Saccharomyces cerevisiae cells suffering a double stranded DNA break (DSB) activate a robust Mec1-dependent checkpoint response when DSB ends are processed to expose single-stranded DNA (ssDNA), and progression through the cell cycle is arrested prior to anaphase. Several well conserved factors are recruited at the DSB lesion, and contribute to the activation of a signaling pathway based on sequential phosphorylation events driven by the upstream kinases Tel1/ATM and Mec1/ATR which, in turn, activate the transducer kinases Rad53/Chk2 and Chk1 [1],[2]. The checkpoint response is influenced at several levels by kinases such as CDK1, CKII and Polo-like Cdc5, all involved in promoting key events throughout an unperturbed cell cycle, supporting the notion that the cellular response to DNA damage is tightly linked to cell cycle events [3]. The intensity of the DSB-induced checkpoint response correlates to the amount of the ssDNA that is accumulated at DSB lesions [4]. 5′-to-3′ nucleolytic processing of DNA ends is dependent upon several factors, including CDK1 and the nucleases Mre11, Sae2, Dna2 and Exo1 [5]. Moreover, the checkpoint is a reversible signaling pathway which is turned off when DNA lesions are repaired, thus permitting the resumption of cell cycle progression [6]. Different types of phosphatases (Pph3, Ptc2 and Ptc3) dephosphorylate and inactivate Rad53 and other checkpoint kinase targets [7]. Further, mutations in several DNA repair genes, including SAE2, KU70/80, RAD51, RDH54, SRS2, affect the inactivation of the DSB-induced checkpoint response [7],[8]. These observations suggest that the attenuation, as well the activation, of the checkpoint pathway are related to the metabolism of DSB ends, in a way that is not yet completely understood. It is also known that the checkpoint response can be attenuated when an irreparable DNA lesion is formed in the cell, leading to adaptation to DNA damage. Checkpoint inactivation during recovery and adaptation to DNA damage is a phenomenon described also in higher eukaryotes [6]. The functional role of adaptation is not completely understood; however, it was suggested that it may be partly responsible for chromosomal rearrangements, genome instability and tumorigenesis [6],[9]. Interestingly, the well conserved family of Polo-like kinases (Plks) has been involved in checkpoint adaptation and/or recovery both in budding yeast and vertebrates [10]. Cdc5 is the only polo kinase expressed in yeast, whereas higher eukaryotes usually express three or four Plks [11]. However, only Plk1, which is the most extensively studied, is a true mitotic kinase homolog to the Drosophila Polo kinase [11]. In yeast, CDC5 is an essential gene and the point mutation cdc5-ad (a Leucine-to-Tryptophan substitution at residue 251, within the kinase domain) causes the inability to adapt to one irreparable DSB lesion and to turn off Rad53 kinase [12],[13]. However, cdc5-ad cells can recover from checkpoint when the DSB is repaired, suggesting that adaptation and recovery are two genetically separate processes [14]. A corresponding cdc5-ad mutation in Plks has not yet been isolated in mammals; however, it was found that Plk1 depletion severely blocks checkpoint recovery and adaptation [10],[15],[16], and rapidly causes cell death in cancer cells [17],[18]. Based on the fact that the DNA damage checkpoint pathway is well conserved in all the eukaryotes, it is reasonable to expect that the functional role of Cdc5 in budding yeast and of Plk1 during adaptation (and perhaps in recovery) may be conserved. Polo-like kinases contain in the C-terminal region of the protein a polo box which mediates the interaction of Plks with substrates previously phosphorylated by CDK or MAPK kinases [19]. Indeed, Cdc5 targets multiple substrates during an unperturbed cell cycle [20] and could functionally interact with several checkpoint proteins as well. In vertebrates, polo kinases regulate the DNA damage checkpoint acting on multiple factors. They phosphorylate Claspin [21][24], a Chk1 kinase regulator, and the Fanconi-Anemia protein FANCM [25], promoting their degradation and checkpoint inactivation. Further, Plk1, Plk3 and Plk4 interact with and phosphorylate Chk2, the ortholog of Rad53 in human cells, likely influencing its activity [26][28]. Interestingly, yeast Cdc5 is phosphorylated and inhibited in a Mec1- and Rad53-dependent manner [29], and several studies indicate that in mammals Plk1 activity is inhibited by ATM/ATR-signaling in response to DNA damage [30][33]. Further, the DNA damage checkpoint regulates Plk1 protein stability in response to DNA damage in mitosis [34]. It was also shown that Aurora kinase A phosphorylates and re-activates Plk1 to promote recovery from DNA damage [35]. Altogether, these informations suggest that the DNA damage checkpoint inhibits Plk1, thus contributing to block cell cycle progression in response to DNA damage; however, the re-activation of Plk1 is a crucial event of a feedback regulatory loop in the inactivation of the DNA damage checkpoint during recovery and adaptation.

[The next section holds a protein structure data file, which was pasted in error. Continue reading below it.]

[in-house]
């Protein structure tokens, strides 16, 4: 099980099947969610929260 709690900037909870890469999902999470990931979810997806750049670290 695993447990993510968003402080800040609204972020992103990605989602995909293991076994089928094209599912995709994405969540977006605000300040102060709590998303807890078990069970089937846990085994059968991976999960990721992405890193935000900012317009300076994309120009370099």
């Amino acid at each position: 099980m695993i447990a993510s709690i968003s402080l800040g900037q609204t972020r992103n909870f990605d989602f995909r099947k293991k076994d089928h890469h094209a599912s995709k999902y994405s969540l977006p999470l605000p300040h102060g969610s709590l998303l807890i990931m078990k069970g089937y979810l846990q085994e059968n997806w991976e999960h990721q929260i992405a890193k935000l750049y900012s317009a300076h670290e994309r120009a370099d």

Therefore, the activity of Plks must be finely regulated during the DNA damage checkpoint response, and it is worth mentioning that the expression of a constitutively active Plk1 protein variant overrides the G2/M arrest induced by DNA damage [30]. Indeed, Plks are frequently overexpressed in tumor cells with uncontrolled proliferation and genome instability [36][39], and high level of Plk1 is predictive of a bad prognosis in several cancers [40][44].